There’s two answers. The first is that it was a marketing decision. The more focused one can be in marketing, the easier it is to find and connect with a target audience. (This is also important when marketing books.) However, my younger son, who helps me with my graphics, recently said I was being sexist, so we changed the logo to include a male. (He is, of course, not pregnant like the women, but he is holding a bouncing baby book.) In addition, I guessed. I thought I worked with about 1/10th the amount of men as women over the years. But after my son’s prodding, I went and counted. Turns out I worked with about 50/50 men and women. I seem to get along very well with critical ex-military, chiropractors, psychology specialists, and cranky lawyers, where on the women side I tend to work with a lot of doctors, healers, and the metaphysically inclined. After nearly twenty-years in the business, I find I can work with almost anyone, men or women.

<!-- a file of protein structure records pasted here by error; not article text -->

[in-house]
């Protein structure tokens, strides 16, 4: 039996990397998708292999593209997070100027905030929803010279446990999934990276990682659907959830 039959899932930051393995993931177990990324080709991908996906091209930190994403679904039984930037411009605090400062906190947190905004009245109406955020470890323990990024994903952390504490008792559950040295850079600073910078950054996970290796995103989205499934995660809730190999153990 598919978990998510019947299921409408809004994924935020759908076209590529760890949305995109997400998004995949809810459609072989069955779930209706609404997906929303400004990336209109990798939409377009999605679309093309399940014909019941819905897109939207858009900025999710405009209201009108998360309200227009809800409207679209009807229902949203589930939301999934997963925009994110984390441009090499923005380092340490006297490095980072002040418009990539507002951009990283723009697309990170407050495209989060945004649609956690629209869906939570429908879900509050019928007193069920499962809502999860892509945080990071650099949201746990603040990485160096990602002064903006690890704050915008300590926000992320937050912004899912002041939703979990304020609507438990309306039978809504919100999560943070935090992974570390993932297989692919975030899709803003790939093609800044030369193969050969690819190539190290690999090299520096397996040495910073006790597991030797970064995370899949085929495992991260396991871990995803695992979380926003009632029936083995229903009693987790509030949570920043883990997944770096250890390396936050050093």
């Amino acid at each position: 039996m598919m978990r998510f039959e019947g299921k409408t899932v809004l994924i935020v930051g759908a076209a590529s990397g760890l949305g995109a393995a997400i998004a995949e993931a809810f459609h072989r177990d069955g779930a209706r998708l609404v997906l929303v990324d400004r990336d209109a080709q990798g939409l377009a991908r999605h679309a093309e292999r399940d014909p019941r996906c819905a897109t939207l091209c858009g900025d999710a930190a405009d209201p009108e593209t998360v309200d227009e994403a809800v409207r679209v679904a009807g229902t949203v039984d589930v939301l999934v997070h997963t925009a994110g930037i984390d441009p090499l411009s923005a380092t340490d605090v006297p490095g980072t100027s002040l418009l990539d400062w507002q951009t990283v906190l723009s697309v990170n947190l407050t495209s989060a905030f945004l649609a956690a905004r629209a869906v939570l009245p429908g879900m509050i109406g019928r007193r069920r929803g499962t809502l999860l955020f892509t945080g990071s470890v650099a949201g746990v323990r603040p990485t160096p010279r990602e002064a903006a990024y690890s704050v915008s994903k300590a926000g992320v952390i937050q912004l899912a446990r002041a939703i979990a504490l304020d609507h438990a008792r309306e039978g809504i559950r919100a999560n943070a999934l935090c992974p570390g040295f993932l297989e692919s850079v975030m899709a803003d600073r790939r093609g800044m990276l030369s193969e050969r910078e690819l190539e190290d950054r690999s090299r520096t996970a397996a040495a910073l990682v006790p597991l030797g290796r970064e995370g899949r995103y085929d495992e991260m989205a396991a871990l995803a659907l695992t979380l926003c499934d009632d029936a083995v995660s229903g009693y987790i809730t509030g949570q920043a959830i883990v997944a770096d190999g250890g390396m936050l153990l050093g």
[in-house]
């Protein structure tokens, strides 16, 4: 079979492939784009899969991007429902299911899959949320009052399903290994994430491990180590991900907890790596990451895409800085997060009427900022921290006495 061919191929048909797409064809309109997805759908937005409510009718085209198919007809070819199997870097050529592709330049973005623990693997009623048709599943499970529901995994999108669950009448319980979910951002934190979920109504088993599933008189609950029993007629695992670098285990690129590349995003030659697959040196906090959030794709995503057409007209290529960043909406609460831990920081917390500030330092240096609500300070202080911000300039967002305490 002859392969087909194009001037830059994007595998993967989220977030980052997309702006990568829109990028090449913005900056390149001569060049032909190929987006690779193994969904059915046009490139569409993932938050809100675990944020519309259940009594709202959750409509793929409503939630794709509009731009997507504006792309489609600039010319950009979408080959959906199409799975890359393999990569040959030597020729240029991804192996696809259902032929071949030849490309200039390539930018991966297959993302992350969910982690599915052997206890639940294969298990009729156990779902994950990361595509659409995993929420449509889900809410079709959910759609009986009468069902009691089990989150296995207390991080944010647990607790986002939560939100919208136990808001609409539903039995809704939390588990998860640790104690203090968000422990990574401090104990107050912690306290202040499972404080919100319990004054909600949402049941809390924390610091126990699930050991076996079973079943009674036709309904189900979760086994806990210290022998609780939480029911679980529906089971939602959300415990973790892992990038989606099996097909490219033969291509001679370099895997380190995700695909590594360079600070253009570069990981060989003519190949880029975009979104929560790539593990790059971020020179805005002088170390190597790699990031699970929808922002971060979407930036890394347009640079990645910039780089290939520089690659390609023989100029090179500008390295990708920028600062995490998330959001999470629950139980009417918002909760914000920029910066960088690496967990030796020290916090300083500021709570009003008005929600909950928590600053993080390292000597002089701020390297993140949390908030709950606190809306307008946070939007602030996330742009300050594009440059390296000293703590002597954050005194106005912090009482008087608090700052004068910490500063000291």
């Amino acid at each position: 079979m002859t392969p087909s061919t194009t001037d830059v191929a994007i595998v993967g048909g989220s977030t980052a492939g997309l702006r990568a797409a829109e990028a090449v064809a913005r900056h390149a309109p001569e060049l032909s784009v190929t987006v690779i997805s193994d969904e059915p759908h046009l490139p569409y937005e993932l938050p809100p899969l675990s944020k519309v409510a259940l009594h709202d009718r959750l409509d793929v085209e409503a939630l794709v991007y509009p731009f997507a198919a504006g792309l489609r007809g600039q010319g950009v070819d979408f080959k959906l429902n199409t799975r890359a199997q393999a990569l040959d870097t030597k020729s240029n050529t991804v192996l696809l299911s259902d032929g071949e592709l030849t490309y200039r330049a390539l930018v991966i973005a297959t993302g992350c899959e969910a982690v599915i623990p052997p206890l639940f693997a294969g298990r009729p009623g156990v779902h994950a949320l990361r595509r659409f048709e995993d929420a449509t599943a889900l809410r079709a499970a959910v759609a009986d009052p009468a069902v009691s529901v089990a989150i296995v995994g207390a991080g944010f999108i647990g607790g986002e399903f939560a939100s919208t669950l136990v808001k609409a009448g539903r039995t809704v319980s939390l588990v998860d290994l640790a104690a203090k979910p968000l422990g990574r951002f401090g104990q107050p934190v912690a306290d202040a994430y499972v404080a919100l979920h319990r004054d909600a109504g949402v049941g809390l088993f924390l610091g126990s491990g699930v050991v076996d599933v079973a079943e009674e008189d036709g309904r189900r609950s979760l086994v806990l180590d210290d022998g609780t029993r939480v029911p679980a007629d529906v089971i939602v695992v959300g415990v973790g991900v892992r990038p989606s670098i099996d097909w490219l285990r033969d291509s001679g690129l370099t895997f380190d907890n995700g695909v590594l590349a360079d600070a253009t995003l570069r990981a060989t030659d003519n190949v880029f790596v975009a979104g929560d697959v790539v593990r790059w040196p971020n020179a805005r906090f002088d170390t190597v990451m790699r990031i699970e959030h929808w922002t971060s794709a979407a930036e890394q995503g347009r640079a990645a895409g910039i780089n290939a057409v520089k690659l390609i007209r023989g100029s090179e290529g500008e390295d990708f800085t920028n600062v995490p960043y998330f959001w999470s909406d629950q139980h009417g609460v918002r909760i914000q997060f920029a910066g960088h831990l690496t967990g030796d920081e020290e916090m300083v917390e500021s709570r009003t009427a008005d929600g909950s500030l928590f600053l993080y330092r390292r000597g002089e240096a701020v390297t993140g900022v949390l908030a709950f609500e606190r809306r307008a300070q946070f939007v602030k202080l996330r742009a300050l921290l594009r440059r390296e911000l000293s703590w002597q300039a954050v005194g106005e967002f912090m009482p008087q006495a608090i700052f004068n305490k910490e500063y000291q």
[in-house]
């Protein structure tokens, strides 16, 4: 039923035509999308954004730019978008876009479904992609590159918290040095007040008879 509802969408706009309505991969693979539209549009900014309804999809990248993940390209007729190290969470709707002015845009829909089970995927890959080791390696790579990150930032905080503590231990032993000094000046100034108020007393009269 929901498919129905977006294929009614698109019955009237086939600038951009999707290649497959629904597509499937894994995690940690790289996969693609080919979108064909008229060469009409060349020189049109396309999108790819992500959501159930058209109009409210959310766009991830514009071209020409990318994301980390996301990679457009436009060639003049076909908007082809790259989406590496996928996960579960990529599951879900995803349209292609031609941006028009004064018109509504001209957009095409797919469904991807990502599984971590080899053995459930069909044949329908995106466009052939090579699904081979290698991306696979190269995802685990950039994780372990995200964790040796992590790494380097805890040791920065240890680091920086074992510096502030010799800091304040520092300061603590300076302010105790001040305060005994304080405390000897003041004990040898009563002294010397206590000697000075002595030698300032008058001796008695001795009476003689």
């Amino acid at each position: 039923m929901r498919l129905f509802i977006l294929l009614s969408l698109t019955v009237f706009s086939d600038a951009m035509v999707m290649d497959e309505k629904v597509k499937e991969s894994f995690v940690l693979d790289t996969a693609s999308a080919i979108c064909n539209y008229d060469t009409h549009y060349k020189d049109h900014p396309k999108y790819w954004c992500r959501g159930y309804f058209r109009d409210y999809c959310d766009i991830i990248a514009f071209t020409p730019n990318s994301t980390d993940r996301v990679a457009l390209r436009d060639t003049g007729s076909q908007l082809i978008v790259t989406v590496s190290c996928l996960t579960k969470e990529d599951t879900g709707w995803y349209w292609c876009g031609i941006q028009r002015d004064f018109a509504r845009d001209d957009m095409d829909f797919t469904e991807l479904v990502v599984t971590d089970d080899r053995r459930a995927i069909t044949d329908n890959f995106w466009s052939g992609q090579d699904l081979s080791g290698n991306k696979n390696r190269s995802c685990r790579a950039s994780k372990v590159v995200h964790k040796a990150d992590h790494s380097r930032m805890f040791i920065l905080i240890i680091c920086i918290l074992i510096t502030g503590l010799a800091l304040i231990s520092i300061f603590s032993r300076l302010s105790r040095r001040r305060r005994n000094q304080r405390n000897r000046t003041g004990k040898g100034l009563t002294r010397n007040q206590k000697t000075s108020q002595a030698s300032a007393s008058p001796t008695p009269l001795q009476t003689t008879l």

GLVWG member, Judy Mehl, had an opportunity to interview Colleen, who’ll provide insight to authors with organizing the materials that support the product you sell – your writing, and a separate session to organize the back office side of things.
Interview by Judith Mehl, www.judymehl.com
GLVWG: You have a unique business based on organization, yet you’ve expanded that to encompass so much more than a filing system. Would you tell us about that?